Recipe for partnership success - seven ingredients to look for when picking a technology service provider

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In a noisy, hype-driven marketplace, businesses often struggle to pinpoint which technology service providers will deliver the best results. Making the right choice, selecting a partner that not only understands and addresses evolving business needs but also propels a company forward, is a challenging task. By asking the right questions beforehand, the business will be able to make the right choice with much more confidence. After all, a lot hangs on the partnership, and it is important to shake the tree early for any potential issues that could arise. So, what are the key criteria for picking the right technology service partner?

Answering these seven questions fully could be the difference between delivering a double-reverse somersault (well-timed, expert and beautiful) or a belly flop (inelegant, painful and embarrassing). Ask, does your potential technology partner have…

1.            The right skills set

It seems obvious, but it surprising how often this one goes wrong. Make sure, before starting out, that your technology partner possesses not only the complete set of technical skills needed to accomplish the project at hand, but also everything from solution & technical architects to designers, front and backend developers, manual and automated QA personnel, project and relationship management along with the myriad of specific skills that are required or may conceivably be needed. Key to this is ensuring your technology partner can handle unanticipated technical needs that often arise during the development and integration phases of a project.

2.            Capacity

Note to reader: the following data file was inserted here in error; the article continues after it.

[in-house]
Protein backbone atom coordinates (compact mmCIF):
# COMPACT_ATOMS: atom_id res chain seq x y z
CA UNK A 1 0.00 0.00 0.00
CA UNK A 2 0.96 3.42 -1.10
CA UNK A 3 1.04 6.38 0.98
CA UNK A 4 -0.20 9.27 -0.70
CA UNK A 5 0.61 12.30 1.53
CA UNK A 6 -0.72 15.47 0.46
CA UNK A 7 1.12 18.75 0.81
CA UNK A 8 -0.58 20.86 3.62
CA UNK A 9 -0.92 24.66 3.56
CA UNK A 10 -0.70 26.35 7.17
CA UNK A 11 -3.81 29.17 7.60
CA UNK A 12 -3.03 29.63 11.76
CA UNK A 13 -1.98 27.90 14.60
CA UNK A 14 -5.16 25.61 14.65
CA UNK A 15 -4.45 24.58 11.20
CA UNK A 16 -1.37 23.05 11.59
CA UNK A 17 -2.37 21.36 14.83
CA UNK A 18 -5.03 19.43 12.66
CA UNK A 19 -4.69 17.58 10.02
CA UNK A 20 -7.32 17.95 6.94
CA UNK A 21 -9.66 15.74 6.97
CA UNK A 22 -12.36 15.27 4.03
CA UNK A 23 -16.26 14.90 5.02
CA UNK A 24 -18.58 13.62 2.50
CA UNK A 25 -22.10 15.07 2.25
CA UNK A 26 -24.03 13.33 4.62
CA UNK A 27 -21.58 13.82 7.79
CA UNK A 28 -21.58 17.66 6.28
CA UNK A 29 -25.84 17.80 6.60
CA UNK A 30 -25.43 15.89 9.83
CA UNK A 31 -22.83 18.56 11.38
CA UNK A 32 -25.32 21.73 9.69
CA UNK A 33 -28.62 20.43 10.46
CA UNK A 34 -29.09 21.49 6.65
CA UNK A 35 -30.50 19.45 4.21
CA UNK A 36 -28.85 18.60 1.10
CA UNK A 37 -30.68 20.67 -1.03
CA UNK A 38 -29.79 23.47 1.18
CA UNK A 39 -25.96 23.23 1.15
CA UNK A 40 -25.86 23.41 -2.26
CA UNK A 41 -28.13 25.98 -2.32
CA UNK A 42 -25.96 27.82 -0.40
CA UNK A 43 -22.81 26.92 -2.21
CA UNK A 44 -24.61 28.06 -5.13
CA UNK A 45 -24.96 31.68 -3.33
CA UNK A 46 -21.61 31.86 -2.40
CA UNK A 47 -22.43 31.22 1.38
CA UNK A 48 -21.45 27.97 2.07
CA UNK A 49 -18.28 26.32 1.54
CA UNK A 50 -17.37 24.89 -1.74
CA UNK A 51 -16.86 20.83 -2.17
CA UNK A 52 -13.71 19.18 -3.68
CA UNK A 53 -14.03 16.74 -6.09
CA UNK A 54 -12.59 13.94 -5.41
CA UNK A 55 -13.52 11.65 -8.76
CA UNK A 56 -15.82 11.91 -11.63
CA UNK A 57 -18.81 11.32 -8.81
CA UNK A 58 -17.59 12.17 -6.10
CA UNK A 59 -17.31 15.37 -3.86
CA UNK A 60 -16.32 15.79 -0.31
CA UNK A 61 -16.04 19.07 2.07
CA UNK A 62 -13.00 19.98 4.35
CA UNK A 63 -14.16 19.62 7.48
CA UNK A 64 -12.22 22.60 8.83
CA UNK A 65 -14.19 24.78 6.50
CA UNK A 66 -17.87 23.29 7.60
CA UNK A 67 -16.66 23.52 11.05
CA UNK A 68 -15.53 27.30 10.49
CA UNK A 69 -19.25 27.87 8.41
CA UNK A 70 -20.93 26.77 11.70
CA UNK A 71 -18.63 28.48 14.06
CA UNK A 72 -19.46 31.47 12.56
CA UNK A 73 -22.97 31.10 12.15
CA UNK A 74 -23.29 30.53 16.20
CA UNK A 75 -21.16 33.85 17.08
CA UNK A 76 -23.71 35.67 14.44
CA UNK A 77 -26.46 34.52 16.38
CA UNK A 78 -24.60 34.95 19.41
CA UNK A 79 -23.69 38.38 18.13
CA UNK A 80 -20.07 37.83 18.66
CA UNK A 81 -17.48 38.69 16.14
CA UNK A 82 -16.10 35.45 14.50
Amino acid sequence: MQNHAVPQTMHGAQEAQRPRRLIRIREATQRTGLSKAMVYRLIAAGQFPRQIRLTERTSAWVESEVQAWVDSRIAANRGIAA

Does your technology partner have the capacity on-hand and flexibility to add resources quickly and efficiently? The best technology partners have a “bench” of qualified players to choose from and have internal flexibility to add resources quickly without “going to the market” or using third party contractors—something that adds considerable timing, quality and security risks to your project.

3.            The right size

Size matters. Size is a good proxy for experience and capabilities—until your partner hits a threshold, about 10,000 people, over which size begins to limit its ability to be flexible or focus on projects of less than $10M per year. Optimally, your technology partner will have no less than 1,000 technical personnel, will have been in business for least a decade, and will have grown each year.

4.            Adaptability

Look for demonstrated ability to learn and adapt quickly. No two businesses are alike, and therefore needs vary — even between similar businesses within an industry. A technology partner should have successfully completed a wide range of projects and have either or both industry and technical relevance to your project.  While it’s not reasonable for you to expect your partner to have a detailed understanding of the intricacies of your business processes on day 1, it is certainly reasonable to expect that understanding within a few weeks.